In the present work, we will analyse the expression of three genes of interest (PTGS2, HBEGF, and ST6GALNAC5) in the FFPE tissue of primary TN phenotype breast tumours with CNS metastasis compared to patients who do not present with cerebral metastasis.

Materials and methods

Sample design and selection

The study is an analytical observational case (30 samples with CNS metastasis) – control (30 samples without CNS metastasis) study, chosen for similar characteristics in each case. The present study was evaluated and approved by the Hospital 12 de Octubre of Madrid’s institutional ethics committee.

Patient selection

Patients diagnosed with BC between January 1, 1994 and December 31, 2012 with clinical information and updated clinical follow-up available in the Hospital 12 of October’s archive and documentation service.

Sample collection

The selection of the biological samples was taken from the Hospital 12 of October Pathological Anatomy Department’s paraffinised tissue bank.

Cases with the TN phenotype with adequate follow-up and with a formalin-fixed and paraffin-embedded (FFPE) tumour sample with at least 50% tumour cells were selected from the pathological anatomy archive. Subsequently, 30 cases that subsequently metastasised to the CNS and 30 cases that did not were taken.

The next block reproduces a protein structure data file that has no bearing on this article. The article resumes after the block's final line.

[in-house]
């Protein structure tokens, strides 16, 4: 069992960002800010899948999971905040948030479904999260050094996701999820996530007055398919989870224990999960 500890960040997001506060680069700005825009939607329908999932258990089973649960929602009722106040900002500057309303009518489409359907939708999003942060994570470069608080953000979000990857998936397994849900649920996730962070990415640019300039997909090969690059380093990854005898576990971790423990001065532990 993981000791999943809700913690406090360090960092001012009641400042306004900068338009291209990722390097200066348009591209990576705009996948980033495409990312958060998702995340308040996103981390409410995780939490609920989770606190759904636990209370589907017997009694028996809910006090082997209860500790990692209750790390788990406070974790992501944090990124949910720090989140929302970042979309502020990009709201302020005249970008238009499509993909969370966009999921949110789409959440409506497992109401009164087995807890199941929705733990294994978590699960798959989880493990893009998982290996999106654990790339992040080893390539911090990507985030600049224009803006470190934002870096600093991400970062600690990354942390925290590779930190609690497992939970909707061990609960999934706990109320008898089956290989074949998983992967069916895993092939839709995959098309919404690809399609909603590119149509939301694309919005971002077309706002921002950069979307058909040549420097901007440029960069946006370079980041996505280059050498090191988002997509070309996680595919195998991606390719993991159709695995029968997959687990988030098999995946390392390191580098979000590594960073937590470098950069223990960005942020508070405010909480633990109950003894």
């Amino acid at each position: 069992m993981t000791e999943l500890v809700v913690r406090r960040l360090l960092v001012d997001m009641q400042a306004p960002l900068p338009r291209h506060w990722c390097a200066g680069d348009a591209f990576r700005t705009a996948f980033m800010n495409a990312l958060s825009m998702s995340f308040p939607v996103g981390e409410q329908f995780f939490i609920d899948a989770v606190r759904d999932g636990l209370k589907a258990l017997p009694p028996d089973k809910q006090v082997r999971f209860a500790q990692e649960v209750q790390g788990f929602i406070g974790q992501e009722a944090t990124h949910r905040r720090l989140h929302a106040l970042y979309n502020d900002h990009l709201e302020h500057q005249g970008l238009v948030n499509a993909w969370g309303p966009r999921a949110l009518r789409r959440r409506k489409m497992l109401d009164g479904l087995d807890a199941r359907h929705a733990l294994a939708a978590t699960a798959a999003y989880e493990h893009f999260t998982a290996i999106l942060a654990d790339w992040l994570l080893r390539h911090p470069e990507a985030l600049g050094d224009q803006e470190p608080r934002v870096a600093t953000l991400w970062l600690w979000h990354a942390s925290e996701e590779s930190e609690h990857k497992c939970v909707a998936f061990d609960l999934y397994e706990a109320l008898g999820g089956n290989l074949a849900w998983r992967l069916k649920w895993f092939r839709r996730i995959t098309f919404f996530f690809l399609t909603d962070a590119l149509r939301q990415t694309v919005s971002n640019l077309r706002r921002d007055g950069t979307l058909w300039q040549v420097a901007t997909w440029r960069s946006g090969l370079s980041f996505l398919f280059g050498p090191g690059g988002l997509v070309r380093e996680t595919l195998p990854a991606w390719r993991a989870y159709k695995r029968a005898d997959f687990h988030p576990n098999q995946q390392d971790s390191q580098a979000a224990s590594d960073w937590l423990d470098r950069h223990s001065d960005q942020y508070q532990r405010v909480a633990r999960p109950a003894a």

Sample analysis

Sample processing

About 10 micron sections of the FFPE tissue blocks were made using a microtome. The RNA was isolated using the Life Technologies RecoverAll Kit following the manufacturer’s protocol. Therefore, the nucleic acids isolated were quantified using UV spectrophotometry.

Gene expression analysis using RT-qPCR

Quantitative PCR was used to analyse the expression of three genes of interest (PTGS2, HBEGF, and ST6GALNAC5) and two reference genes (IPO8 and POLR2A) validated for use as reference genes for breast cancer using paraffinised tissue [45] using TaqMan assays (ThermoFisher Scientific).

Drawing from the 50–100 ng of RNA extracted from the FFPE samples, a total reverse transcription of 1 ug of RNA was carried out with the Life Technologies High Capacity cDNA Reverse Transcription Kit following the aforementioned company’s TaqManGene Expression Assays Protocol.

Gene Assay ID

IPO8 Hs00183533_m1

POLR2A Hs00172187_m1

PTGS2 Hs00153133_m1

HBEGF Hs00181813_m1

ST6GALNAC5 Hs00229612_m1

Statistical analysis

These expression data (Ct values) were obtained in triplicate for each sample, and the mean Ct was calculated. The missing values were replaced with a maximum Ct value set at 40. Subsequently, the expression values of the genes of interest were standardised using the ΔCt method, which consists of calculating relative expression values as differences between a normalisation factor, which in this case is the geometric mean of the expression of both reference genes, and the mean CT value of each gene. Later, a constant was added and a relative expression value for each gene in each sample was obtained, in which an increase in one supposes double the expression. In order to evaluate whether there is a differential expression of the genes of interest in TN breast cancer patients with CNS metastasis vis-à-vis the group without CNS metastasis, the Mann–Whitney U-test was applied.